How other creatures make forward progress is up to the DM, but flying creatures likely must swim (perhaps in stormy waters), and super heavy creatures likely use their land speed (albeit maybe vastly reduced—this is, after all, pretty difficult terrain). All such creatures probably also need to hold their breath.


After a failed Strength check, the creature's swept away. Aquatic Terrain under Flowing Water describes being swept away as follows:

Characters swept away by a river moving 60 feet per round or faster must make DC 20 Swim checks every round to avoid going under. If a character gets a check result of 5 or more over the minimum necessary, he arrests his motion by catching a rock, tree limb, or bottom snag—he is no longer being carried along by the flow of the water. Escaping the rapids by reaching the bank requires three DC 20 Swim checks in a row. Characters arrested by a rock, limb, or snag can’t escape under their own power unless they strike out into the water and attempt to swim their way clear. Other characters can rescue them as if they were trapped in quicksand (described in Marsh Terrain, above).

Emphasis mine, and which should cover equally well a rapidly flooding cavern.


Spider Climb lets you climb upside down on the ceiling. That's a pretty strong effect, and not one that you can replicate with just "+8 to your roll and you can take 10" from the climb speed. I think the text "need not make Climb checks to traverse a vertical or horizontal surface" should be interpreted literally. (In fact I think RAW means we're required to interpret the rules literally?)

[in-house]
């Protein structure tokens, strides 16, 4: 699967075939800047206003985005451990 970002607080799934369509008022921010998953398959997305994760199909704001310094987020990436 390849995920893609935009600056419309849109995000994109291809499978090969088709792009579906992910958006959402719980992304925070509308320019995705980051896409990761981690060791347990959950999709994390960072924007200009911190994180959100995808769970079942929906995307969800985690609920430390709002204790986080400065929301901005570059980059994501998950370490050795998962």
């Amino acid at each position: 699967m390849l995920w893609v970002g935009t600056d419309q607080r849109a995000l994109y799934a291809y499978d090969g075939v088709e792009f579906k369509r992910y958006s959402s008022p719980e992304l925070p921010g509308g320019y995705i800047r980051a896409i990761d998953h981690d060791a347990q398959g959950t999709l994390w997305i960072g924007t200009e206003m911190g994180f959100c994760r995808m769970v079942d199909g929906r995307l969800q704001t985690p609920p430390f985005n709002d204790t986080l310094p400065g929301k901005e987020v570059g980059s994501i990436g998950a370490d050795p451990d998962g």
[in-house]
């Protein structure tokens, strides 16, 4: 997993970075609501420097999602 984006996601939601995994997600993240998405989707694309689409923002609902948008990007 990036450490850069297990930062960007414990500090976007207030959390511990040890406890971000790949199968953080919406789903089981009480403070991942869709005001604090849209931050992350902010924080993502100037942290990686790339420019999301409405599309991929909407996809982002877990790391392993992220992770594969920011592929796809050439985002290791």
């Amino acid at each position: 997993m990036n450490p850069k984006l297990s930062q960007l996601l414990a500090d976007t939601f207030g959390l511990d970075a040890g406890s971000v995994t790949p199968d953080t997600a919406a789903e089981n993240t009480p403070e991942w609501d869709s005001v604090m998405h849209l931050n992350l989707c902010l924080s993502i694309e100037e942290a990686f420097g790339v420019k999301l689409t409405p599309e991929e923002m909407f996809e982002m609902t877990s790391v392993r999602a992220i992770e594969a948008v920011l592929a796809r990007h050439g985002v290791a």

There might still be some magically-slippery walls which can't be climbed with Spider Climb, but that's not because of high DC, that's just because they can't be climbed.

If the character is hit by a brief stream of water, I might treat it like Gust of Wind: make a Fortitude save or get blown/washed off the wall. (The Gust of Wind spell has various levels of badness depending on how large you are; different volumes of water might generate different effects on Medium-size creatures.) Characters with a particularly good grip, for example from the Spider Climb spell, might get a bonus on their save. It's a bit odd to ask for a Climb check unless the character is actively trying to move while getting hit with water.

If the character is actively trying to move while getting hit with water, then yeah, I think you have to ask for a Climb check with a higher DC. If they're Spider Climbing, they get this for free. If you want to represent that they're still in danger of being washed off the wall, you can start asking for Fortitude saves every round.

If it's a lot of water, you might need to look at the swimming rules. Swimming in fast-moving water deals you 1d3 nonlethal damage per round, even if you make all your checks. (Presumably that's just from being buffeted by the water?) A character under a waterfall might suffer something similar.

  • \$\begingroup\$ Note about the RAW: I'd meant that I was looking for other rules or sourcebooks which mention this case, or similar cases. \$\endgroup\$
    – Saevon
    Commented Sep 27, 2015 at 16:10

You must log in to answer this question.

Not the answer you're looking for? Browse other questions tagged .